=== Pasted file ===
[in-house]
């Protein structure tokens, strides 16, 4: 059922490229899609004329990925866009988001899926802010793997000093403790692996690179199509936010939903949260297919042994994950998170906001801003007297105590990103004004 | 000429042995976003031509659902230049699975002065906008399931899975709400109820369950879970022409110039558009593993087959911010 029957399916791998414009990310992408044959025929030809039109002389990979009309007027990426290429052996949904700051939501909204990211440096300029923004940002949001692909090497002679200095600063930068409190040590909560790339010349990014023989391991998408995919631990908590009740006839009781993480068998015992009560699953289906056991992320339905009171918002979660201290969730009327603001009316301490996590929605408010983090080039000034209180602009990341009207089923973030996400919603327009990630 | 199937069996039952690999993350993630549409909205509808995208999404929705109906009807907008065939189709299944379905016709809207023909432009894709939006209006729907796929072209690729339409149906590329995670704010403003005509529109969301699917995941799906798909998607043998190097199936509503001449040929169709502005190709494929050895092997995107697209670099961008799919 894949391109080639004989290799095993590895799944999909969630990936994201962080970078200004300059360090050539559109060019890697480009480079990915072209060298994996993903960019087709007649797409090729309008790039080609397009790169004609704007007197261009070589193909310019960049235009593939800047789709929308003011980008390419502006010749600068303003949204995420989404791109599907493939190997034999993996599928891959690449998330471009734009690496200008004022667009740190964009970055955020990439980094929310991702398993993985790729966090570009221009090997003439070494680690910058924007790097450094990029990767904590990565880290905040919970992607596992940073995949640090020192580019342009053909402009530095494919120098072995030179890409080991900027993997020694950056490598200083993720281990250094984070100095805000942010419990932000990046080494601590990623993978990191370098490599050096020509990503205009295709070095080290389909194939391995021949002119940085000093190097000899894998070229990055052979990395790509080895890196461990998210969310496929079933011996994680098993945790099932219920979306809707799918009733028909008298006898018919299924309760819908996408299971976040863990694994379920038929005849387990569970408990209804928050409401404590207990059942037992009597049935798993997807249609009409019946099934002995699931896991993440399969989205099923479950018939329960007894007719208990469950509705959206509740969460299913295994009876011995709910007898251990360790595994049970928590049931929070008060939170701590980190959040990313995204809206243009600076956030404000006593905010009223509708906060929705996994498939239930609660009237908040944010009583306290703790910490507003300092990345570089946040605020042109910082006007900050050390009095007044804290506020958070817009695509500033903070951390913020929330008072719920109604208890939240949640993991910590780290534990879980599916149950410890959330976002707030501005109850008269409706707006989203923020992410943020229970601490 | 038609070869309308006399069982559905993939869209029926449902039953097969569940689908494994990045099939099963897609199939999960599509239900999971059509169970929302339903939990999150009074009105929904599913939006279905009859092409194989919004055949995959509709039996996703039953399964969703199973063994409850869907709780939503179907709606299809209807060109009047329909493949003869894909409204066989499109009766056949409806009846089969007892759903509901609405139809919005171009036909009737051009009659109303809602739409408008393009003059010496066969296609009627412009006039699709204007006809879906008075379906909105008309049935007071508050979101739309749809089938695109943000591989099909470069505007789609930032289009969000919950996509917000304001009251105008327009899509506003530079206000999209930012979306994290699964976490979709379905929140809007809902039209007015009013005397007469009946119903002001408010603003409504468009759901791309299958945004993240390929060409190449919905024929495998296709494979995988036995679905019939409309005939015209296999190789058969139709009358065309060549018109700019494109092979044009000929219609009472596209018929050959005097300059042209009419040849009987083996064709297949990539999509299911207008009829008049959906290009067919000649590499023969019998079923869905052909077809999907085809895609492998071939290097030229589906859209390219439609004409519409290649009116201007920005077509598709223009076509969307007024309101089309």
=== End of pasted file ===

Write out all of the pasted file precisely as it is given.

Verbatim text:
[in-house]
């Protein structure tokens, strides 16, 4: 059922490229899609004329990925866009988001899926802010793997000093403790692996690179199509936010939903949260297919042994994950998170906001801003007297105590990103004004 | 000429042995976003031509659902230049699975002065906008399931899975709400109820369950879970022409110039558009593993087959911010 029957399916791998414009990310992408044959025929030809039109002389990979009309007027990426290429052996949904700051939501909204990211440096300029923004940002949001692909090497002679200095600063930068409190040590909560790339010349990014023989391991998408995919631990908590009740006839009781993480068998015992009560699953289906056991992320339905009171918002979660201290969730009327603001009316301490996590929605408010983090080039000034209180602009990341009207089923973030996400919603327009990630 | 199937069996039952690999993350993630549409909205509808995208999404929705109906009807907008065939189709299944379905016709809207023909432009894709939006209006729907796929072209690729339409149906590329995670704010403003005509529109969301699917995941799906798909998607043998190097199936509503001449040929169709502005190709494929050895092997995107697209670099961008799919 894949391109080639004989290799095993590895799944999909969630990936994201962080970078200004300059360090050539559109060019890697480009480079990915072209060298994996993903960019087709007649797409090729309008790039080609397009790169004609704007007197261009070589193909310019960049235009593939800047789709929308003011980008390419502006010749600068303003949204995420989404791109599907493939190997034999993996599928891959690449998330471009734009690496200008004022667009740190964009970055955020990439980094929310991702398993993985790729966090570009221009090997003439070494680690910058924007790097450094990029990767904590990565880290905040919970992607596992940073995949640090020192580019342009053909402009530095494919120098072995030179890409080991900027993997020694950056490598200083993720281990250094984070100095805000942010419990932000990046080494601590990623993978990191370098490599050096020509990503205009295709070095080290389909194939391995021949002119940085000093190097000899894998070229990055052979990395790509080895890196461990998210969310496929079933011996994680098993945790099932219920979306809707799918009733028909008298006898018919299924309760819908996408299971976040863990694994379920038929005849387990569970408990209804928050409401404590207990059942037992009597049935798993997807249609009409019946099934002995699931896991993440399969989205099923479950018939329960007894007719208990469950509705959206509740969460299913295994009876011995709910007898251990360790595994049970928590049931929070008060939170701590980190959040990313995204809206243009600076956030404000006593905010009223509708906060929705996994498939239930609660009237908040944010009583306290703790910490507003300092990345570089946040605020042109910082006007900050050390009095007044804290506020958070817009695509500033903070951390913020929330008072719920109604208890939240949640993991910590780290534990879980599916149950410890959330976002707030501005109850008269409706707006989203923020992410943020229970601490 | 038609070869309308006399069982559905993939869209029926449902039953097969569940689908494994990045099939099963897609199939999960599509239900999971059509169970929302339903939990999150009074009105929904599913939006279905009859092409194989919004055949995959509709039996996703039953399964969703199973063994409850869907709780939503179907709606299809209807060109009047329909493949003869894909409204066989499109009766056949409806009846089969007892759903509901609405139809919005171009036909009737051009009659109303809602739409408008393009003059010496066969296609009627412009006039699709204007006809879906008075379906909105008309049935007071508050979101739309749809089938695109943000591989099909470069505007789609930032289009969000919950996509917000304001009251105008327009899509506003530079206000999209930012979306994290699964976490979709379905929140809007809902039209007015009013005397007469009946119903002001408010603003409504468009759901791309299958945004993240390929060409190449919905024929495998296709494979995988036995679905019939409309005939015209296999190789058969139709009358065309060549018109700019494109092979044009000929219609009472596209018929050959005097300059042209009419040849009987083996064709297949990539999509299911207008009829008049959906290009067919000649590499023969019998079923869905052909077809999907085809895609492998071939290097030229589906859209390219439609004409519409290649009116201007920005077509598709223009076509969307007024309101089309």